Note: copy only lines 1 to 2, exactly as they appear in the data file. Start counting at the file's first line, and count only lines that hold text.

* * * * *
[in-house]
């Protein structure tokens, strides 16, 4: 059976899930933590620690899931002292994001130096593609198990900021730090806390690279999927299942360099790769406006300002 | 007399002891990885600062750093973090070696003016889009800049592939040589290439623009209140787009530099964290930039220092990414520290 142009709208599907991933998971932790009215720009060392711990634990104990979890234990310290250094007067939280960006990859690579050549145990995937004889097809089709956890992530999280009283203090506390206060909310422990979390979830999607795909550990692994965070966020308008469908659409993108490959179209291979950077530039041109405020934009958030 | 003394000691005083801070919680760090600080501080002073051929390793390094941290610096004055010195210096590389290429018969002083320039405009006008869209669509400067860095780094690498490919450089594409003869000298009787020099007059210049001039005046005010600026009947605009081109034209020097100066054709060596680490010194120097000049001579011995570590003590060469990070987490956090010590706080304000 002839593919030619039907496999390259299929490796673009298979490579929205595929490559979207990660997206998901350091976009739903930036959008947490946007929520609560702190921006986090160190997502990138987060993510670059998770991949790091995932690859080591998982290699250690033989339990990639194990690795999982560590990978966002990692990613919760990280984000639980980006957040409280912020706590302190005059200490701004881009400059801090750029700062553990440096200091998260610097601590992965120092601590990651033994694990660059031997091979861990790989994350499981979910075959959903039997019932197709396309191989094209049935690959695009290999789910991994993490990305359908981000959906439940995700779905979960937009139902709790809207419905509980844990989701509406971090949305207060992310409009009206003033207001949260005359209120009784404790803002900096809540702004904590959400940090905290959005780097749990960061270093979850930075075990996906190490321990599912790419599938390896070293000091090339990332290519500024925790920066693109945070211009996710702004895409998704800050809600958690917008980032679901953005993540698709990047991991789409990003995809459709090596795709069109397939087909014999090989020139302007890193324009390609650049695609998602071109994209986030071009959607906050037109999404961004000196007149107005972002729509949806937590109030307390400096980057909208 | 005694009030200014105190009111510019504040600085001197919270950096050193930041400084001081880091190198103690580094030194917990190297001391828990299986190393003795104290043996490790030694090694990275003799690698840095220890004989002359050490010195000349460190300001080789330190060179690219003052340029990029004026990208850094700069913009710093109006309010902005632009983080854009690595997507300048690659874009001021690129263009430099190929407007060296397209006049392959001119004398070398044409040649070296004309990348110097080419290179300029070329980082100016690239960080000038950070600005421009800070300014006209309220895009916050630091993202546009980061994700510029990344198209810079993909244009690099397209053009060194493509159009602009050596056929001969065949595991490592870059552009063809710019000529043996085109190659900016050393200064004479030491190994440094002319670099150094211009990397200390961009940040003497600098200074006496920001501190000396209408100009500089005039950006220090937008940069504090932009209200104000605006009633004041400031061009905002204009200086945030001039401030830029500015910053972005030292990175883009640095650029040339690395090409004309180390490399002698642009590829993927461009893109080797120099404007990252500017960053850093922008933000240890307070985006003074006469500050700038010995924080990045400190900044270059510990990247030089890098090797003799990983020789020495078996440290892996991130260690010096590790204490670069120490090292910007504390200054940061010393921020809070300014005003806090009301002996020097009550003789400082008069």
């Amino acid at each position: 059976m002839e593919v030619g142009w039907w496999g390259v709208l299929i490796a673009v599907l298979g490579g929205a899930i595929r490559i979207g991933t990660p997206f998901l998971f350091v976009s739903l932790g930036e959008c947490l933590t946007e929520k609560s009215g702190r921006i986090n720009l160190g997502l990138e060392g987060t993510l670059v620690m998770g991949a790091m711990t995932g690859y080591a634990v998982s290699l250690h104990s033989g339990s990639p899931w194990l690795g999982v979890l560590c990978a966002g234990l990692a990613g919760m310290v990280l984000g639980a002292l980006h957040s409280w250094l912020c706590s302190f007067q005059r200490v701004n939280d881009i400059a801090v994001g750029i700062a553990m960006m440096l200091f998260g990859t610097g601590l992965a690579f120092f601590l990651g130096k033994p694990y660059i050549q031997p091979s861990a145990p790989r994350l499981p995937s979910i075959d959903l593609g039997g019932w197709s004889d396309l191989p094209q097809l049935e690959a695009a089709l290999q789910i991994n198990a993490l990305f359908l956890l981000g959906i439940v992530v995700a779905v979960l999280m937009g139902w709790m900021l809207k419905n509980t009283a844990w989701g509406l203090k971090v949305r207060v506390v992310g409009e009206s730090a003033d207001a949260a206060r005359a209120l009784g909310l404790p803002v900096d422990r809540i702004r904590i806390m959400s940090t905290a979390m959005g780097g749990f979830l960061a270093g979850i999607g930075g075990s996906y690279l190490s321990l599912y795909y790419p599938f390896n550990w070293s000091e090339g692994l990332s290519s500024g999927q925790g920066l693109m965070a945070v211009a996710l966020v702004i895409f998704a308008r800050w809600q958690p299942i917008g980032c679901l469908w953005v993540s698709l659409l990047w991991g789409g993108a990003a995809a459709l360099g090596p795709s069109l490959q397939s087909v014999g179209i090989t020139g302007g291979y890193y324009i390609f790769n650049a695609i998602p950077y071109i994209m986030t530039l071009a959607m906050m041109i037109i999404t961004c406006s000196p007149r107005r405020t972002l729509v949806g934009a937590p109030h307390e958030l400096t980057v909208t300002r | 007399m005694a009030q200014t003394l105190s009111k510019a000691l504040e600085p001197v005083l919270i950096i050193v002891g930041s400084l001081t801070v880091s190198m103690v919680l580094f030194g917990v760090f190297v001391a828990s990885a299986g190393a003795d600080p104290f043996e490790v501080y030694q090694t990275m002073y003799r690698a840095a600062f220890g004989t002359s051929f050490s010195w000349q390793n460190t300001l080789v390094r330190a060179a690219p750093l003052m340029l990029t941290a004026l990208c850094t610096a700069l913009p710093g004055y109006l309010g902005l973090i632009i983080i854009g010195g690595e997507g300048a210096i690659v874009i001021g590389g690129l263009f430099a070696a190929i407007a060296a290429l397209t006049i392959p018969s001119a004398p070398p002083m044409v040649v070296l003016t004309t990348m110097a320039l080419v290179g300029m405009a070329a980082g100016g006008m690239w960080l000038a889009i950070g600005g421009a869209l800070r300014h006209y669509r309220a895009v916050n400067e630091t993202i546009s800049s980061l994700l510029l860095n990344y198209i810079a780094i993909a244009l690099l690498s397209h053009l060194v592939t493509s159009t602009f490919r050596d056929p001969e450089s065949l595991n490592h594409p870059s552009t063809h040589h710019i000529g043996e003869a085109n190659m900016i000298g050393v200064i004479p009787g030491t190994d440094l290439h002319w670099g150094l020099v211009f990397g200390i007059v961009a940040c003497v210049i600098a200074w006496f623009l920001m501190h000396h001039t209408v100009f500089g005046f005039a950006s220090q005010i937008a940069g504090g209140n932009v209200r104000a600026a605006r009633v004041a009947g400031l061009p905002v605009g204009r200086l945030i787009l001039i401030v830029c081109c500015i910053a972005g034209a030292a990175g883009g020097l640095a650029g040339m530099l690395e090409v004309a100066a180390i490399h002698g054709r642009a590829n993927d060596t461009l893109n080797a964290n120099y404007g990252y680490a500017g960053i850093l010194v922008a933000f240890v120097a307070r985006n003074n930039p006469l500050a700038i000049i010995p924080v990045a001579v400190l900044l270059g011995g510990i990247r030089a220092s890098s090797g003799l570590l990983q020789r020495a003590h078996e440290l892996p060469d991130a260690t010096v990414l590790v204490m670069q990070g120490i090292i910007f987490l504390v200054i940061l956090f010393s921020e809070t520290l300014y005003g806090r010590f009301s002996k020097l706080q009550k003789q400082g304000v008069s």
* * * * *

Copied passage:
[in-house]
């Protein structure tokens, strides 16, 4: 059976899930933590620690899931002292994001130096593609198990900021730090806390690279999927299942360099790769406006300002 | 007399002891990885600062750093973090070696003016889009800049592939040589290439623009209140787009530099964290930039220092990414520290 142009709208599907991933998971932790009215720009060392711990634990104990979890234990310290250094007067939280960006990859690579050549145990995937004889097809089709956890992530999280009283203090506390206060909310422990979390979830999607795909550990692994965070966020308008469908659409993108490959179209291979950077530039041109405020934009958030 | 003394000691005083801070919680760090600080501080002073051929390793390094941290610096004055010195210096590389290429018969002083320039405009006008869209669509400067860095780094690498490919450089594409003869000298009787020099007059210049001039005046005010600026009947605009081109034209020097100066054709060596680490010194120097000049001579011995570590003590060469990070987490956090010590706080304000 002839593919030619039907496999390259299929490796673009298979490579929205595929490559979207990660997206998901350091976009739903930036959008947490946007929520609560702190921006986090160190997502990138987060993510670059998770991949790091995932690859080591998982290699250690033989339990990639194990690795999982560590990978966002990692990613919760990280984000639980980006957040409280912020706590302190005059200490701004881009400059801090750029700062553990440096200091998260610097601590992965120092601590990651033994694990660059031997091979861990790989994350499981979910075959959903039997019932197709396309191989094209049935690959695009290999789910991994993490990305359908981000959906439940995700779905979960937009139902709790809207419905509980844990989701509406971090949305207060992310409009009206003033207001949260005359209120009784404790803002900096809540702004904590959400940090905290959005780097749990960061270093979850930075075990996906190490321990599912790419599938390896070293000091090339990332290519500024925790920066693109945070211009996710702004895409998704800050809600958690917008980032679901953005993540698709990047991991789409990003995809459709090596795709069109397939087909014999090989020139302007890193324009390609650049695609998602071109994209986030071009959607906050037109999404961004000196007149107005972002729509949806937590109030307390400096980057909208 | 005694009030200014105190009111510019504040600085001197919270950096050193930041400084001081880091190198103690580094030194917990190297001391828990299986190393003795104290043996490790030694090694990275003799690698840095220890004989002359050490010195000349460190300001080789330190060179690219003052340029990029004026990208850094700069913009710093109006309010902005632009983080854009690595997507300048690659874009001021690129263009430099190929407007060296397209006049392959001119004398070398044409040649070296004309990348110097080419290179300029070329980082100016690239960080000038950070600005421009800070300014006209309220895009916050630091993202546009980061994700510029990344198209810079993909244009690099397209053009060194493509159009602009050596056929001969065949595991490592870059552009063809710019000529043996085109190659900016050393200064004479030491190994440094002319670099150094211009990397200390961009940040003497600098200074006496920001501190000396209408100009500089005039950006220090937008940069504090932009209200104000605006009633004041400031061009905002204009200086945030001039401030830029500015910053972005030292990175883009640095650029040339690395090409004309180390490399002698642009590829993927461009893109080797120099404007990252500017960053850093922008933000240890307070985006003074006469500050700038010995924080990045400190900044270059510990990247030089890098090797003799990983020789020495078996440290892996991130260690010096590790204490670069120490090292910007504390200054940061010393921020809070300014005003806090009301002996020097009550003789400082008069």